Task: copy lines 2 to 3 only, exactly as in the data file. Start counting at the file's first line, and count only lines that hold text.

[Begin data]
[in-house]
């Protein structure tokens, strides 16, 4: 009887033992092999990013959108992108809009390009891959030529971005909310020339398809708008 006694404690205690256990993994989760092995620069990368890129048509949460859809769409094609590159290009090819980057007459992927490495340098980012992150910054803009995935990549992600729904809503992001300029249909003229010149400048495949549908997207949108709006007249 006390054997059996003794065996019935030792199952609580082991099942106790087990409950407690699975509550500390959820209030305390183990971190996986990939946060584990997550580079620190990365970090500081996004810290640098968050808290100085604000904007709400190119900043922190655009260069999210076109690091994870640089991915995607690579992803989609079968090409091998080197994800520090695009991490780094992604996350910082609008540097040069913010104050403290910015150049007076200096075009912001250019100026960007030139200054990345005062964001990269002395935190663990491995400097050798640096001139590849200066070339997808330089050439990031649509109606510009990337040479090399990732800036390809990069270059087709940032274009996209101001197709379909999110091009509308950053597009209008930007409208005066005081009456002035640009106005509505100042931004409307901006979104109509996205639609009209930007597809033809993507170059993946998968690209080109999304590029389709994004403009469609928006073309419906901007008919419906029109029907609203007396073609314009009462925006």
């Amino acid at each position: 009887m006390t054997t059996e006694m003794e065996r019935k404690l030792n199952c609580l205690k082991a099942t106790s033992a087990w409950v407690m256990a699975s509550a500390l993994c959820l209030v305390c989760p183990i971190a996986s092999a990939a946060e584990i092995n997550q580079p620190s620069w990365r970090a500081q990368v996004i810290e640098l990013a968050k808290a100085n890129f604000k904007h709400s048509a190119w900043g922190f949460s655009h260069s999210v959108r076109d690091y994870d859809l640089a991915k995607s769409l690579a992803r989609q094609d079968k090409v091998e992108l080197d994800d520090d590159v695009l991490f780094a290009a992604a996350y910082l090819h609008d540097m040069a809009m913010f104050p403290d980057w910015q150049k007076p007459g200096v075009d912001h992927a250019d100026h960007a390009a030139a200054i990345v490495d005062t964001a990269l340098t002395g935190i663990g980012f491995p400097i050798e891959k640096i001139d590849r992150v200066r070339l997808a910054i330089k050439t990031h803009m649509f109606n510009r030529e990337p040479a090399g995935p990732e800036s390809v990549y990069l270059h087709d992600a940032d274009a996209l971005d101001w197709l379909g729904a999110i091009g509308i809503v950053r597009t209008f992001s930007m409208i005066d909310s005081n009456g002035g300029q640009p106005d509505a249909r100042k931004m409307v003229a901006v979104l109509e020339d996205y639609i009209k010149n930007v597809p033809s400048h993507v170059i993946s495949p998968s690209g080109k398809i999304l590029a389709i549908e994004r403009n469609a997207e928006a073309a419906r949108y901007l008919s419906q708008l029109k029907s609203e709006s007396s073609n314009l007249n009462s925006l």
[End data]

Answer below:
């Protein structure tokens, strides 16, 4: 009887033992092999990013959108992108809009390009891959030529971005909310020339398809708008 006694404690205690256990993994989760092995620069990368890129048509949460859809769409094609590159290009090819980057007459992927490495340098980012992150910054803009995935990549992600729904809503992001300029249909003229010149400048495949549908997207949108709006007249 006390054997059996003794065996019935030792199952609580082991099942106790087990409950407690699975509550500390959820209030305390183990971190996986990939946060584990997550580079620190990365970090500081996004810290640098968050808290100085604000904007709400190119900043922190655009260069999210076109690091994870640089991915995607690579992803989609079968090409091998080197994800520090695009991490780094992604996350910082609008540097040069913010104050403290910015150049007076200096075009912001250019100026960007030139200054990345005062964001990269002395935190663990491995400097050798640096001139590849200066070339997808330089050439990031649509109606510009990337040479090399990732800036390809990069270059087709940032274009996209101001197709379909999110091009509308950053597009209008930007409208005066005081009456002035640009106005509505100042931004409307901006979104109509996205639609009209930007597809033809993507170059993946998968690209080109999304590029389709994004403009469609928006073309419906901007008919419906029109029907609203007396073609314009009462925006």
């Amino acid at each position: 009887m006390t054997t059996e006694m003794e065996r019935k404690l030792n199952c609580l205690k082991a099942t106790s033992a087990w409950v407690m256990a699975s509550a500390l993994c959820l209030v305390c989760p183990i971190a996986s092999a990939a946060e584990i092995n997550q580079p620190s620069w990365r970090a500081q990368v996004i810290e640098l990013a968050k808290a100085n890129f604000k904007h709400s048509a190119w900043g922190f949460s655009h260069s999210v959108r076109d690091y994870d859809l640089a991915k995607s769409l690579a992803r989609q094609d079968k090409v091998e992108l080197d994800d520090d590159v695009l991490f780094a290009a992604a996350y910082l090819h609008d540097m040069a809009m913010f104050p403290d980057w910015q150049k007076p007459g200096v075009d912001h992927a250019d100026h960007a390009a030139a200054i990345v490495d005062t964001a990269l340098t002395g935190i663990g980012f491995p400097i050798e891959k640096i001139d590849r992150v200066r070339l997808a910054i330089k050439t990031h803009m649509f109606n510009r030529e990337p040479a090399g995935p990732e800036s390809v990549y990069l270059h087709d992600a940032d274009a996209l971005d101001w197709l379909g729904a999110i091009g509308i809503v950053r597009t209008f992001s930007m409208i005066d909310s005081n009456g002035g300029q640009p106005d509505a249909r100042k931004m409307v003229a901006v979104l109509e020339d996205y639609i009209k010149n930007v597809p033809s400048h993507v170059i993946s495949p998968s690209g080109k398809i999304l590029a389709i549908e994004r403009n469609a997207e928006a073309a419906r949108y901007l008919s419906q708008l029109k029907s609203e709006s007396s073609n314009l007249n009462s925006l």